Patentees have, therefore, been relying on post-published evidence. However, both in T 1329/04 and in T 488/16, the Boards held that such post-published evidence may not serve as the sole basis for establishing the presence of the effect. Post-published evidence is considered only if the effect is at least plausible from the application text. Considering that Patentee’s possibilities of rebutting doubts are very limited when assessing plausibility of the effect, this approach appears unbalanced. While the Patentee in T 488/16 requested a referral to the Enlarged Board of Appeal regarding the assessment of the plausibility of a claimed solution to solve a technical problem under Art. 56 EPC and the burden of proof in such scenarios, the request was not granted. From the perspective of legal certainty, practitioners would have welcomed a referral to the Enlarged Board of Appeal (see Exner and Hüttermann, GRUR Int., 2018/2, p. 97-102).

The new closest prior art

Since the technical problem in the analysis of inventive step is defined in an objective manner, the advantage actually achieved (if any) over the particular prior art document which is closest to the claimed invention is decisive (T 815/16). If during proceedings before the EPO, a prior art document is cited by an Examiner or Opponent that comes closer than the prior art originally proposed as “closest” in the patent application, case law requires that the effect supporting the inventive step is made credible in comparison to this new closest prior art. The identification of a new “closest prior art” in proceedings before the EPO can put an Applicant or Patentee into a difficult situation, because comparative data regarding the solution of a technical problem in comparison to that newly identified document are, frequently, not present in a patent application as filed.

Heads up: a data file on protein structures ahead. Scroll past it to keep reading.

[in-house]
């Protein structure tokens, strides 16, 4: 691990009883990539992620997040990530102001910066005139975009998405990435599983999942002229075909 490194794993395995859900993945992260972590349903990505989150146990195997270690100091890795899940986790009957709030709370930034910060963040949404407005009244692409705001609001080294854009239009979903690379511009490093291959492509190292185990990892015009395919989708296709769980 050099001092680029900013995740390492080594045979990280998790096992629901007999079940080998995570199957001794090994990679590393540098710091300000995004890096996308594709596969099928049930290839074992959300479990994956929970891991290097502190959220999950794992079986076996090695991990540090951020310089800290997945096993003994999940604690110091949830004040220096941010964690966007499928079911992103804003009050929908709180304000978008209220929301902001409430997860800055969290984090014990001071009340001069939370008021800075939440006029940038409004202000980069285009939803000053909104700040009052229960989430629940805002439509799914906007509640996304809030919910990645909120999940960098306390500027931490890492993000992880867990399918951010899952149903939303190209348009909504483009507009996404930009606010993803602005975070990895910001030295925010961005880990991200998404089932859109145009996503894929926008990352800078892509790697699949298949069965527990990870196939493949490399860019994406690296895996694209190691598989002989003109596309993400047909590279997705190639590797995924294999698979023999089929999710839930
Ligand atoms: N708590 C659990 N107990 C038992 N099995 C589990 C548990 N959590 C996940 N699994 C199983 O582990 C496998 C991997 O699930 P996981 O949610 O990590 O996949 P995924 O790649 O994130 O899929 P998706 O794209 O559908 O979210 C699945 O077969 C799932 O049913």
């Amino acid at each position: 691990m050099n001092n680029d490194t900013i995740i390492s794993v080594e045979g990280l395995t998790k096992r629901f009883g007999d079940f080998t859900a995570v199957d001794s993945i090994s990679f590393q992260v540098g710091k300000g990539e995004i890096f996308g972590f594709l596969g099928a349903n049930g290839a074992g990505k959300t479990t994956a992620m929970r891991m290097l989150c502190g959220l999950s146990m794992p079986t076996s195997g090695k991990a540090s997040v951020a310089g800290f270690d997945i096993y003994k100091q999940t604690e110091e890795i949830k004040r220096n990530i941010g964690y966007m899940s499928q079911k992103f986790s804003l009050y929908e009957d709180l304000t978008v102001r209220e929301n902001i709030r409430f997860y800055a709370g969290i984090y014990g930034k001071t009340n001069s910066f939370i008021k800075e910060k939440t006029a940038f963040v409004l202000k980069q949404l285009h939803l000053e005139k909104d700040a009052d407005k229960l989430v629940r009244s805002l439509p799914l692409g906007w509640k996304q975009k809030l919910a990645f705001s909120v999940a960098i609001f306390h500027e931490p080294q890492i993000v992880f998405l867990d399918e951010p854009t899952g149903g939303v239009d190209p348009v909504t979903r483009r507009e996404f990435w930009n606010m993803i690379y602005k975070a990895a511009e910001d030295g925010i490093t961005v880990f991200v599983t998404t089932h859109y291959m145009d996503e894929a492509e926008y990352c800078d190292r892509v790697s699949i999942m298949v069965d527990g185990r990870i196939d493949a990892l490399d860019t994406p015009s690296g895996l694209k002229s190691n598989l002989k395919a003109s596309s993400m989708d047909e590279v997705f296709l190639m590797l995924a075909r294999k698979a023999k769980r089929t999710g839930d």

In such a case, Examiners and Opponents usually argue that, in the absence of comparative data with this new closest prior art, the objective problem should be considered as the provision of a mere alternative to the new closest prior art. Considering the principles of e.g. T 602/05, one could, however, take the position that it is the Examiner’s or Opponent’s burden to provide “verifiable facts” in order to make the non-existence of the alleged effect credible, and that the benefit of the doubt, in absence of verifiable facts, should be given to the Applicant or Patentee.

Reformulation of the technical problem